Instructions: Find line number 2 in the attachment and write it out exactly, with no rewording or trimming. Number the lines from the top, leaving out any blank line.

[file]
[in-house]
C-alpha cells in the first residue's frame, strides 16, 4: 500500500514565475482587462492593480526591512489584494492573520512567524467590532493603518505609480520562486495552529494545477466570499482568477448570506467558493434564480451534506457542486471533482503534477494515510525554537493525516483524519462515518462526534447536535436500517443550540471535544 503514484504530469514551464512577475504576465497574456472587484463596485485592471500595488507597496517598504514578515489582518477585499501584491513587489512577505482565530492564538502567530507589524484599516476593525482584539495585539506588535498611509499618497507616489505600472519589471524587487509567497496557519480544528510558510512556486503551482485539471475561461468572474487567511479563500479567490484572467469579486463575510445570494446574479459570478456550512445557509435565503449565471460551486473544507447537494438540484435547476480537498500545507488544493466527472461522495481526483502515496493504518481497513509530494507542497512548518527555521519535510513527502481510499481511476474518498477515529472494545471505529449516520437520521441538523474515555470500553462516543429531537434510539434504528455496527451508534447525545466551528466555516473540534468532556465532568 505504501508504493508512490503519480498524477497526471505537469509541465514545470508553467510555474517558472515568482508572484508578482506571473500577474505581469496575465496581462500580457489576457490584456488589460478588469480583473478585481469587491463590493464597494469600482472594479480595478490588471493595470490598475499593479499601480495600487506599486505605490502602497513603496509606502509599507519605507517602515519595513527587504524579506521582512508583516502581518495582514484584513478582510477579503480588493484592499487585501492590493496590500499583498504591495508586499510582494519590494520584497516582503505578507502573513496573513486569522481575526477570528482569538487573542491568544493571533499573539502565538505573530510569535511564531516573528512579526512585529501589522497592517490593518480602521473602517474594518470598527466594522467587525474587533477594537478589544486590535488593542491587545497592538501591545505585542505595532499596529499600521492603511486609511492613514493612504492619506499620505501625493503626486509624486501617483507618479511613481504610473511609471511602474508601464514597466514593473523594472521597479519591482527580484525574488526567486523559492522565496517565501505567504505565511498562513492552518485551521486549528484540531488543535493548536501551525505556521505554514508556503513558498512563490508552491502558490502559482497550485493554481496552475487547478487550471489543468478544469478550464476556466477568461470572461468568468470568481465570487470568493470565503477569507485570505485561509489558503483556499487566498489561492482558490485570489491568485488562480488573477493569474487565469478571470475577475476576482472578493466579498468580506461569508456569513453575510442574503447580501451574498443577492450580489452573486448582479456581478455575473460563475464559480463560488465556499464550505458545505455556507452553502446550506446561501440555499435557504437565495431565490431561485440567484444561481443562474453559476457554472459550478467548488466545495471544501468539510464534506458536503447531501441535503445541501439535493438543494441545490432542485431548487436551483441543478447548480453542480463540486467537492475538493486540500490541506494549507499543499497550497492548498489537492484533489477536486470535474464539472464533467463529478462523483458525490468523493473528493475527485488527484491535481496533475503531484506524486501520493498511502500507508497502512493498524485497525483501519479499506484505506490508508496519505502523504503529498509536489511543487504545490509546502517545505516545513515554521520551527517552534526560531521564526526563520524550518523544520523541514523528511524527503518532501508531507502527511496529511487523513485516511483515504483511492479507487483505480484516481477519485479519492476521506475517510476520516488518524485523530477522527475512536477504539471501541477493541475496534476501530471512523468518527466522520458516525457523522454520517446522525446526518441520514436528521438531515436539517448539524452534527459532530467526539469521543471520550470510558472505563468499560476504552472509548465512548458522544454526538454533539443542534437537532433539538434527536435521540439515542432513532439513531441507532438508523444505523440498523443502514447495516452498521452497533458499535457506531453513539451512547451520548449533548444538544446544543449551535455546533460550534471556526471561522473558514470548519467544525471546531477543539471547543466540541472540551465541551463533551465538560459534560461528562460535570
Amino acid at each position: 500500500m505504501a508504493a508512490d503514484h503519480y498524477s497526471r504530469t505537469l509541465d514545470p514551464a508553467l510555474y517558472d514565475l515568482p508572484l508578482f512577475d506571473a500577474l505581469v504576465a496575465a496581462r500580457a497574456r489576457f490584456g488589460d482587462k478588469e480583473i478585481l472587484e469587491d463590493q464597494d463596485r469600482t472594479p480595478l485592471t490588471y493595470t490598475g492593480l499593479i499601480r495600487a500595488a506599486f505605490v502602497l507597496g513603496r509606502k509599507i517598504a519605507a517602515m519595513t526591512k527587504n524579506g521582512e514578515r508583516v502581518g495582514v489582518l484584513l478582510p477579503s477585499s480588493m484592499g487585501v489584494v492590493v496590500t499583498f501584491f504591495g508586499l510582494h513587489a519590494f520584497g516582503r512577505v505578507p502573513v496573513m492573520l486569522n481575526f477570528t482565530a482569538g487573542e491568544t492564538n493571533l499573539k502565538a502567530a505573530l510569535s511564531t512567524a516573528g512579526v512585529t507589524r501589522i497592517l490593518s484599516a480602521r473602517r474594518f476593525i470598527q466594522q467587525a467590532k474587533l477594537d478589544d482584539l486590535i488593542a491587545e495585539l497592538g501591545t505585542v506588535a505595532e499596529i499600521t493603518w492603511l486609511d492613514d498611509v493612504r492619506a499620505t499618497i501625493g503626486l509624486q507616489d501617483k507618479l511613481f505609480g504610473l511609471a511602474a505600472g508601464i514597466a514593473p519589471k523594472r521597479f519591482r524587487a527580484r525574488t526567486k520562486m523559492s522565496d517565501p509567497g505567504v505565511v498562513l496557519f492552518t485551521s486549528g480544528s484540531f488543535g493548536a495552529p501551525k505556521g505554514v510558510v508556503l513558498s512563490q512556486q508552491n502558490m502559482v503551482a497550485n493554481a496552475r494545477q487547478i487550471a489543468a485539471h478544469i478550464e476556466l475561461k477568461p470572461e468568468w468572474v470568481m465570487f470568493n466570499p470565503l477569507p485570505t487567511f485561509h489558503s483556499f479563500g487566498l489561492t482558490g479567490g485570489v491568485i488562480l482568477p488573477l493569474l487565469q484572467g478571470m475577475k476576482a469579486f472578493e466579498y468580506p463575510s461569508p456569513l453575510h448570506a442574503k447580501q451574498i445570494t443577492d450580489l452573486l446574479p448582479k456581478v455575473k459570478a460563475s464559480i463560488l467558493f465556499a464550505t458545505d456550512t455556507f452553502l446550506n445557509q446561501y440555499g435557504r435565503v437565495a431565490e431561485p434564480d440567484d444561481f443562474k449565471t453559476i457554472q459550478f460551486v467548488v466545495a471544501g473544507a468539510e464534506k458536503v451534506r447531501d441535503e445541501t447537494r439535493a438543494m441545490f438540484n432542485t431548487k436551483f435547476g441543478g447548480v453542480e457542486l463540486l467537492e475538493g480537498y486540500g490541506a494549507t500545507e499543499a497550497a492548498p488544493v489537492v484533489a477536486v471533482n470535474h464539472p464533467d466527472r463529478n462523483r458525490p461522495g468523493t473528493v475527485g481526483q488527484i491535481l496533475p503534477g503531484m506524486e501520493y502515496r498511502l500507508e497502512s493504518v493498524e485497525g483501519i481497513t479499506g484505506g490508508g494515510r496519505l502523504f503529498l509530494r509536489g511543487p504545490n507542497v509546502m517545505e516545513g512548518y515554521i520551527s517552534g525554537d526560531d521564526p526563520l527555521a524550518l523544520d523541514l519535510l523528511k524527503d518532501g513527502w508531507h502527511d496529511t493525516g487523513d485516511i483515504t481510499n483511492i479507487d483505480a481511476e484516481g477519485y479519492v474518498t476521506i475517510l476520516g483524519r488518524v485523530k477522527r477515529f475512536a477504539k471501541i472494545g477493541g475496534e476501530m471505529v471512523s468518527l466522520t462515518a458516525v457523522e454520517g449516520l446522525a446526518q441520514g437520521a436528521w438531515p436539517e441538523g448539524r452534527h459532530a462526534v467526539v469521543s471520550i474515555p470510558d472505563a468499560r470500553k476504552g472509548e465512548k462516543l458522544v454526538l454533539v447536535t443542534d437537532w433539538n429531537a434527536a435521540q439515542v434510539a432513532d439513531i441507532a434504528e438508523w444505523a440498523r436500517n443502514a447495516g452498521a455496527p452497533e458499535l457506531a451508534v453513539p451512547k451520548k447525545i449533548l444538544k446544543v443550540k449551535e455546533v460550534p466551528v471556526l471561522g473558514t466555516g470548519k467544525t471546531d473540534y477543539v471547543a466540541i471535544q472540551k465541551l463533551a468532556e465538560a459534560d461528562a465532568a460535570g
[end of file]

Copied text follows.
C-alpha cells in the first residue's frame, strides 16, 4: 500500500514565475482587462492593480526591512489584494492573520512567524467590532493603518505609480520562486495552529494545477466570499482568477448570506467558493434564480451534506457542486471533482503534477494515510525554537493525516483524519462515518462526534447536535436500517443550540471535544 503514484504530469514551464512577475504576465497574456472587484463596485485592471500595488507597496517598504514578515489582518477585499501584491513587489512577505482565530492564538502567530507589524484599516476593525482584539495585539506588535498611509499618497507616489505600472519589471524587487509567497496557519480544528510558510512556486503551482485539471475561461468572474487567511479563500479567490484572467469579486463575510445570494446574479459570478456550512445557509435565503449565471460551486473544507447537494438540484435547476480537498500545507488544493466527472461522495481526483502515496493504518481497513509530494507542497512548518527555521519535510513527502481510499481511476474518498477515529472494545471505529449516520437520521441538523474515555470500553462516543429531537434510539434504528455496527451508534447525545466551528466555516473540534468532556465532568 505504501508504493508512490503519480498524477497526471505537469509541465514545470508553467510555474517558472515568482508572484508578482506571473500577474505581469496575465496581462500580457489576457490584456488589460478588469480583473478585481469587491463590493464597494469600482472594479480595478490588471493595470490598475499593479499601480495600487506599486505605490502602497513603496509606502509599507519605507517602515519595513527587504524579506521582512508583516502581518495582514484584513478582510477579503480588493484592499487585501492590493496590500499583498504591495508586499510582494519590494520584497516582503505578507502573513496573513486569522481575526477570528482569538487573542491568544493571533499573539502565538505573530510569535511564531516573528512579526512585529501589522497592517490593518480602521473602517474594518470598527466594522467587525474587533477594537478589544486590535488593542491587545497592538501591545505585542505595532499596529499600521492603511486609511492613514493612504492619506499620505501625493503626486509624486501617483507618479511613481504610473511609471511602474508601464514597466514593473523594472521597479519591482527580484525574488526567486523559492522565496517565501505567504505565511498562513492552518485551521486549528484540531488543535493548536501551525505556521505554514508556503513558498512563490508552491502558490502559482497550485493554481496552475487547478487550471489543468478544469478550464476556466477568461470572461468568468470568481465570487470568493470565503477569507485570505485561509489558503483556499487566498489561492482558490485570489491568485488562480488573477493569474487565469478571470475577475476576482472578493466579498468580506461569508456569513453575510442574503447580501451574498443577492450580489452573486448582479456581478455575473460563475464559480463560488465556499464550505458545505455556507452553502446550506446561501440555499435557504437565495431565490431561485440567484444561481443562474453559476457554472459550478467548488466545495471544501468539510464534506458536503447531501441535503445541501439535493438543494441545490432542485431548487436551483441543478447548480453542480463540486467537492475538493486540500490541506494549507499543499497550497492548498489537492484533489477536486470535474464539472464533467463529478462523483458525490468523493473528493475527485488527484491535481496533475503531484506524486501520493498511502500507508497502512493498524485497525483501519479499506484505506490508508496519505502523504503529498509536489511543487504545490509546502517545505516545513515554521520551527517552534526560531521564526526563520524550518523544520523541514523528511524527503518532501508531507502527511496529511487523513485516511483515504483511492479507487483505480484516481477519485479519492476521506475517510476520516488518524485523530477522527475512536477504539471501541477493541475496534476501530471512523468518527466522520458516525457523522454520517446522525446526518441520514436528521438531515436539517448539524452534527459532530467526539469521543471520550470510558472505563468499560476504552472509548465512548458522544454526538454533539443542534437537532433539538434527536435521540439515542432513532439513531441507532438508523444505523440498523443502514447495516452498521452497533458499535457506531453513539451512547451520548449533548444538544446544543449551535455546533460550534471556526471561522473558514470548519467544525471546531477543539471547543466540541472540551465541551463533551465538560459534560461528562460535570